The Suffering God

By Woodbine Willie: Geoffrey A. Studdert-Kennedy


The Suffering God

IF He could speak, that victim torn and bleeding,

Caught in His pain and nailed upon the Cross,

Has He to give the comfort souls are needing?

Could He destroy the bitterness of loss?

Once and for all men say He came and bore it,

Once and for all set up His throne on high,

Conquered the world and set His standard o'er it,

Dying that once, that men might never die.

Yet men are dying, dying soul and body,

Cursing the God who gave to them their birth,

Sick of the world with all its sham and shoddy,

Sick of the lies that darken all the earth.

Peace we were pledged, yet blood is ever flowing,

Where on the earth has Peace been ever found?

Men do but reap the harvest of their sowing,

Sadly the songs of human reapers sound.

Sad as the winds that sweep across the ocean,

Telling to earth the sorrow of the sea.

Vain is my strife, just empty idle motion,

All that has been is all there is to be.

So on the earth the time waves beat in thunder,

Bearing wrecked hopes upon their heaving breasts,

Bits of dead dreams, and true hearts torn asunder,

Flecked with red foam upon their crimson crests.

How can it be that God can reign in glory,

Calmly content with what His Love has done,

Reading unmoved the piteous shameful story,

All the vile deeds men do beneath the sun?

Are there no tears in the heart of the Eternal?

Is there no pain to pierce the soul of God?

Then must He be a fiend of Hell infernal,

Beating the earth to pieces with His rod.

Or is it just that there is nought behind it,

Nothing but forces purposeless and blind?

Is the last thing, if mortal man could find it,

Only a power wandering as the wind?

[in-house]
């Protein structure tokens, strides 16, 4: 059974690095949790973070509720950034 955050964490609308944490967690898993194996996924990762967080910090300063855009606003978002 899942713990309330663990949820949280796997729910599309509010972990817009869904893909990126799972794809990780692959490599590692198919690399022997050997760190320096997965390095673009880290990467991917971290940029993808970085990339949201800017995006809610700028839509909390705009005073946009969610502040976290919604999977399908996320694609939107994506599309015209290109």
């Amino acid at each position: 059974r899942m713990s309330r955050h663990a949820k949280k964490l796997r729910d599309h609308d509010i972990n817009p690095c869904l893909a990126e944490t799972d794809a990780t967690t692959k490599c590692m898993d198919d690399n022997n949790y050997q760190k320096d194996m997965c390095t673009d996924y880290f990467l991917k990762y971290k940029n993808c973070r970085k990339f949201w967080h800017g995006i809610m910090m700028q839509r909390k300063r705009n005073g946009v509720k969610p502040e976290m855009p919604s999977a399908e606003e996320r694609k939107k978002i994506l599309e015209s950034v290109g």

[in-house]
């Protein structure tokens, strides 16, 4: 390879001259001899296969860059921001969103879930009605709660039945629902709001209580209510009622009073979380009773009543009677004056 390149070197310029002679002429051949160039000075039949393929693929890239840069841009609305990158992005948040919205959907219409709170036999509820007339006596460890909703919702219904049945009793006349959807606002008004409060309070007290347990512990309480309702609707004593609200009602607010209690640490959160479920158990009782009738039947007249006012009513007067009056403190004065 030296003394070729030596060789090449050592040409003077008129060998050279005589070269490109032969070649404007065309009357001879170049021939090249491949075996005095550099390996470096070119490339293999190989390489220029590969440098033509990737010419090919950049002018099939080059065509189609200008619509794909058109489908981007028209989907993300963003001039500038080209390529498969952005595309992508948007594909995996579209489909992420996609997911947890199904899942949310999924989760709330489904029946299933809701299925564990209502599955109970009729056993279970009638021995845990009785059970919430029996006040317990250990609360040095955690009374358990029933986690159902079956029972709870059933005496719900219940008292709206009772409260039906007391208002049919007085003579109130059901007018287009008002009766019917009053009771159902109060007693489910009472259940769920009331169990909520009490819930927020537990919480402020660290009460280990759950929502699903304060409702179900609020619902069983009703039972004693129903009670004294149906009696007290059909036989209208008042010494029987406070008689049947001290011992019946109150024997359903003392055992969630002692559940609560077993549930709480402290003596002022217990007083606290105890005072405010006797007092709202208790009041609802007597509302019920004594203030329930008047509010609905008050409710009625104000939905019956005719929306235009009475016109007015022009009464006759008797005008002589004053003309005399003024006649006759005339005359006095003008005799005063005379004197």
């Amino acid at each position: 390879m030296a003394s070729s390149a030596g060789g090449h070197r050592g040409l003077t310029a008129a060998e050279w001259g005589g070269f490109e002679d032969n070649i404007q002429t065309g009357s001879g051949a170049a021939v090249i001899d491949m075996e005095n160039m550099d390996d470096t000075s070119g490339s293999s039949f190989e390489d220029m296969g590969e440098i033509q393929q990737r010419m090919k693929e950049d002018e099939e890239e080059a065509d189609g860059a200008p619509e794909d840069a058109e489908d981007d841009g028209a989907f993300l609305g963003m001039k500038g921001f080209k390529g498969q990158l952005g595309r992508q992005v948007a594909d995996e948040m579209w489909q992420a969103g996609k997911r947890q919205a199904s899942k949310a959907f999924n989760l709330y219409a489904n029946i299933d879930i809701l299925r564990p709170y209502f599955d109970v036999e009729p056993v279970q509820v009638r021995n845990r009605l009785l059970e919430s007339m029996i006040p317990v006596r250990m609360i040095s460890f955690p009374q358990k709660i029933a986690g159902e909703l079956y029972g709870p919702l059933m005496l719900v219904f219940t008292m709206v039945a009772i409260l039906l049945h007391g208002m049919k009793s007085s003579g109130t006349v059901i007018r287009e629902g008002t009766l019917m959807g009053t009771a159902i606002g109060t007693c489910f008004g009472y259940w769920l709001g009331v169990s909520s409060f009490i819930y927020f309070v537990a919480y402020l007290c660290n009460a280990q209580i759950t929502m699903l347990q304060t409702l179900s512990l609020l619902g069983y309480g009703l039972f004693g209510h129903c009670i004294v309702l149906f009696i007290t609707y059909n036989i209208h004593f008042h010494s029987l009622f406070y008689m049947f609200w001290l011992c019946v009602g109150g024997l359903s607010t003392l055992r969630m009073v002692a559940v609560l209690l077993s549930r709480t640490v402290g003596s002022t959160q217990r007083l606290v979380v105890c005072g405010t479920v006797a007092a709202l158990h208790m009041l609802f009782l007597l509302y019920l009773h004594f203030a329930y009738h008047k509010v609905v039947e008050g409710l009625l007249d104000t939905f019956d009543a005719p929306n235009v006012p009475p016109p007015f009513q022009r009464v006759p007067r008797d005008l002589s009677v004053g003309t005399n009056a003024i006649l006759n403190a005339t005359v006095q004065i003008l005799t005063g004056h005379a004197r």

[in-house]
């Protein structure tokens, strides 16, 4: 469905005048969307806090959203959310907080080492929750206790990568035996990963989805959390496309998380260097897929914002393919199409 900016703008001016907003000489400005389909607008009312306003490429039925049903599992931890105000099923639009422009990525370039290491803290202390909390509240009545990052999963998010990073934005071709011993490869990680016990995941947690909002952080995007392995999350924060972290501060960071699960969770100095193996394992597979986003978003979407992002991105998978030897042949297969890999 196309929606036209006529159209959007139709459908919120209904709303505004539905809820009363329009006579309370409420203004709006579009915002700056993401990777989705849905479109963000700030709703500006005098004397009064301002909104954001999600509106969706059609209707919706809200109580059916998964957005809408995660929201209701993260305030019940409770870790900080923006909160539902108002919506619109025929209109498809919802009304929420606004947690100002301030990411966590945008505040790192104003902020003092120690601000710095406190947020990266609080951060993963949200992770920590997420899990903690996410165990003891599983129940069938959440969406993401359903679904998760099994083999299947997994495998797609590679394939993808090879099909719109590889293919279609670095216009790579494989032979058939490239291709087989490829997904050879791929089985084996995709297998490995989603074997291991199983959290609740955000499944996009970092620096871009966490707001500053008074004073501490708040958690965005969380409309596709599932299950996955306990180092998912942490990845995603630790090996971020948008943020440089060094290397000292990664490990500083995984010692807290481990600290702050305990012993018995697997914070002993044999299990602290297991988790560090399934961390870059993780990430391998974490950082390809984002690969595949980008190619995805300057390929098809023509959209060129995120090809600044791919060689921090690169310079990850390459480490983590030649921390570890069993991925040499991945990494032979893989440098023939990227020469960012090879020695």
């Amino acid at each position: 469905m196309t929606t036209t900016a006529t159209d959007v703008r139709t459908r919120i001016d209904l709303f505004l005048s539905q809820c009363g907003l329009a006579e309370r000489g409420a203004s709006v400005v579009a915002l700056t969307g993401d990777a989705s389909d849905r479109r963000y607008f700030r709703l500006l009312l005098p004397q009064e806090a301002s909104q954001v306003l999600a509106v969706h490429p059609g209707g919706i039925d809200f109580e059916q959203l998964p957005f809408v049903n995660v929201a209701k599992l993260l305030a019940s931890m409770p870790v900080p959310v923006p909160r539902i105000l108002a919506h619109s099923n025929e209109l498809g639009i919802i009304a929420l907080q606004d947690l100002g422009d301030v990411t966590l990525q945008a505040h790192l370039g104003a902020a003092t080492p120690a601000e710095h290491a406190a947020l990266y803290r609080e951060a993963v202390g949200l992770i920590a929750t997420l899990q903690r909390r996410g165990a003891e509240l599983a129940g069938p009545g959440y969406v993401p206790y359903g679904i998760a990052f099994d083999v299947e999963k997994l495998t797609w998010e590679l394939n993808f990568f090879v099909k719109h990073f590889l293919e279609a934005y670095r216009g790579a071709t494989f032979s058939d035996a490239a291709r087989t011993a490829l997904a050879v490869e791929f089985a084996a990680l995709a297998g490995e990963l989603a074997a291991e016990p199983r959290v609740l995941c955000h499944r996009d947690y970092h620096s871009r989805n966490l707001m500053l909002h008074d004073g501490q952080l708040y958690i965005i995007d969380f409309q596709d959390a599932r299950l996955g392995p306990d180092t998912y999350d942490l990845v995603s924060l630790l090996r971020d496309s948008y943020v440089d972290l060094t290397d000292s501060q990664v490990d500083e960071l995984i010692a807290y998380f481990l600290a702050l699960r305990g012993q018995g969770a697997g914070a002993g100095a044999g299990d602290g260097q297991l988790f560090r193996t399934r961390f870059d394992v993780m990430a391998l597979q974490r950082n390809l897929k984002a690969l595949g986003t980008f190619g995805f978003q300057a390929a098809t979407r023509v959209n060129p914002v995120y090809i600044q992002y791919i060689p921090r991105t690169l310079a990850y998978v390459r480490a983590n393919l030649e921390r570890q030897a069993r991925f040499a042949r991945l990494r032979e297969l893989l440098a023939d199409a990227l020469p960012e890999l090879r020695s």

Father, if He, the Christ, were Thy Revealer,

Truly the First Begotten of the Lord,

Then must Thou be a Suff'rer and a Healer,

Pierced to the heart by the sorrow of the sword.

Then must it mean, not only that Thy sorrow

Smote Thee that once upon the lonely tree,

But that to-day, to-night, and on the morrow,

Still it will come, O Gallant God, to Thee.

Swift to its birth in spite of human scorning

Hastens the day, the storm-clouds roll apart

Rings o'er the earth the message of the morning,

Still on the Cross the Saviour bares His heart.

Passionately fierce the voice of God is pleading,

Pleading with men to arm them for the fight;

See how those hands, majestically bleeding,

Call us to rout the armies of the night.

Not to the work of sordid selfish saving

Of our own souls to dwell with Him on high,

But to the soldier's splendid selfless braving,

Eager to fight for Righteousness and die.

Peace does not mean the end of all our striving,

Joy does not mean the drying of our tears;

Peace is the power that comes to souls arriving

Up to the light where God Himself appears.

Joy is the wine that God is ever pouring

Into the hearts of those who strive with Him,

Light'ning their eyes to vision and adoring,

Strength'ning their arms to warfare glad and grim.

So would I live and not in idle resting,

Stupid as swine that wallow in the mire;

Fain would I fight, and be for ever breasting

Danger and death for ever under fire.

Bread of Thy Body give me for my fighting,

Give me to drink Thy Sacred Blood for wine,

While there are wrongs that need me for the righting,

While there is warfare splendid and divine.

Give me, for light, the sunshine of Thy sorrow,

Give me, for shelter, shadow of Thy Cross;

Give me to share the glory of Thy morrow,

Gone from my heart the bitterness of Loss.